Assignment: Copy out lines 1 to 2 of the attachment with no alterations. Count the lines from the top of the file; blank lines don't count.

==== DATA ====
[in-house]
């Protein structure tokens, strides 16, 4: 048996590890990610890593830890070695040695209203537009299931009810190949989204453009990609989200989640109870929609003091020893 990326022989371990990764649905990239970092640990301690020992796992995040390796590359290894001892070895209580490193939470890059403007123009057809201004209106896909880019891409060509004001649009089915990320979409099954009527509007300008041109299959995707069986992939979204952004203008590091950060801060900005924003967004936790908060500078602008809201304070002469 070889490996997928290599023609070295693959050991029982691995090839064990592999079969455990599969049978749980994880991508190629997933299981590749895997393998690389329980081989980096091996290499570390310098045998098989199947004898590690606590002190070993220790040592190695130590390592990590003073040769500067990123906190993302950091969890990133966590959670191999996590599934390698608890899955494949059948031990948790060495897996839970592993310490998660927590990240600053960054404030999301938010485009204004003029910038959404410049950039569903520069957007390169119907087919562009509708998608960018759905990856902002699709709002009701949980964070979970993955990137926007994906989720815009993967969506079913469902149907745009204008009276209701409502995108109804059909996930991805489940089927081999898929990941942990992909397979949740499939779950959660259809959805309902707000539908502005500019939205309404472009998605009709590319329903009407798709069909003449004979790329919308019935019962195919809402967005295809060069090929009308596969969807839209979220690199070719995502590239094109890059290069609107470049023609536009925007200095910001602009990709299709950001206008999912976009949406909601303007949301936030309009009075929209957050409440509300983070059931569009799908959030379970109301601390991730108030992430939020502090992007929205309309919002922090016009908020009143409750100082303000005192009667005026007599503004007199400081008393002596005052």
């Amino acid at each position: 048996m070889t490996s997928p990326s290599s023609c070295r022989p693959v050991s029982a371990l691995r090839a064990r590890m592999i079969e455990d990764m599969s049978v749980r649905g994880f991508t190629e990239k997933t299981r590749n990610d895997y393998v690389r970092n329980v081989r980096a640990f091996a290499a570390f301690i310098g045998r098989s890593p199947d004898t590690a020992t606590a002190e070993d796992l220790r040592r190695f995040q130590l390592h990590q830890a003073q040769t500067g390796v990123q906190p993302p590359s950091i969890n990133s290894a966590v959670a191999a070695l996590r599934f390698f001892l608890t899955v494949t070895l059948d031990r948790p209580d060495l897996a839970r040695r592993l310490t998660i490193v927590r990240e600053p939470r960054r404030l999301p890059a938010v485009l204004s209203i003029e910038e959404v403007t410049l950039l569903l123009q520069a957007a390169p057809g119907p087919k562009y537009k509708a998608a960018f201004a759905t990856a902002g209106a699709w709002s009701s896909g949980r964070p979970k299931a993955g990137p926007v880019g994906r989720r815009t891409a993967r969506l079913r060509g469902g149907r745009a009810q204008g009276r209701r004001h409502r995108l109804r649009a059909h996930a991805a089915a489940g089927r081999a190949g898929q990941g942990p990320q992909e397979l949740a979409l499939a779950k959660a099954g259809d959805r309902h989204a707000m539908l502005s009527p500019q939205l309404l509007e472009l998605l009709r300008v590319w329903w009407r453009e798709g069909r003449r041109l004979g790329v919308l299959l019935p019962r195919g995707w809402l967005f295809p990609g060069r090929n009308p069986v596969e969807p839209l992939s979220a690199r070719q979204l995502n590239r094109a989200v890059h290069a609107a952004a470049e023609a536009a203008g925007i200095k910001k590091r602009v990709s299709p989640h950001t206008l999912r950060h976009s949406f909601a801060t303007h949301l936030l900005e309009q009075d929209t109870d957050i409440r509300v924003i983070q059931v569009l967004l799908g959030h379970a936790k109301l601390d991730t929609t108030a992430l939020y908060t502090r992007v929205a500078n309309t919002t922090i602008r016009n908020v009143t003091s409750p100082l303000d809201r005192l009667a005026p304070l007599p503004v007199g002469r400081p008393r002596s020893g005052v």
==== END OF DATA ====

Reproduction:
[in-house]
């Protein structure tokens, strides 16, 4: 048996590890990610890593830890070695040695209203537009299931009810190949989204453009990609989200989640109870929609003091020893 990326022989371990990764649905990239970092640990301690020992796992995040390796590359290894001892070895209580490193939470890059403007123009057809201004209106896909880019891409060509004001649009089915990320979409099954009527509007300008041109299959995707069986992939979204952004203008590091950060801060900005924003967004936790908060500078602008809201304070002469 070889490996997928290599023609070295693959050991029982691995090839064990592999079969455990599969049978749980994880991508190629997933299981590749895997393998690389329980081989980096091996290499570390310098045998098989199947004898590690606590002190070993220790040592190695130590390592990590003073040769500067990123906190993302950091969890990133966590959670191999996590599934390698608890899955494949059948031990948790060495897996839970592993310490998660927590990240600053960054404030999301938010485009204004003029910038959404410049950039569903520069957007390169119907087919562009509708998608960018759905990856902002699709709002009701949980964070979970993955990137926007994906989720815009993967969506079913469902149907745009204008009276209701409502995108109804059909996930991805489940089927081999898929990941942990992909397979949740499939779950959660259809959805309902707000539908502005500019939205309404472009998605009709590319329903009407798709069909003449004979790329919308019935019962195919809402967005295809060069090929009308596969969807839209979220690199070719995502590239094109890059290069609107470049023609536009925007200095910001602009990709299709950001206008999912976009949406909601303007949301936030309009009075929209957050409440509300983070059931569009799908959030379970109301601390991730108030992430939020502090992007929205309309919002922090016009908020009143409750100082303000005192009667005026007599503004007199400081008393002596005052």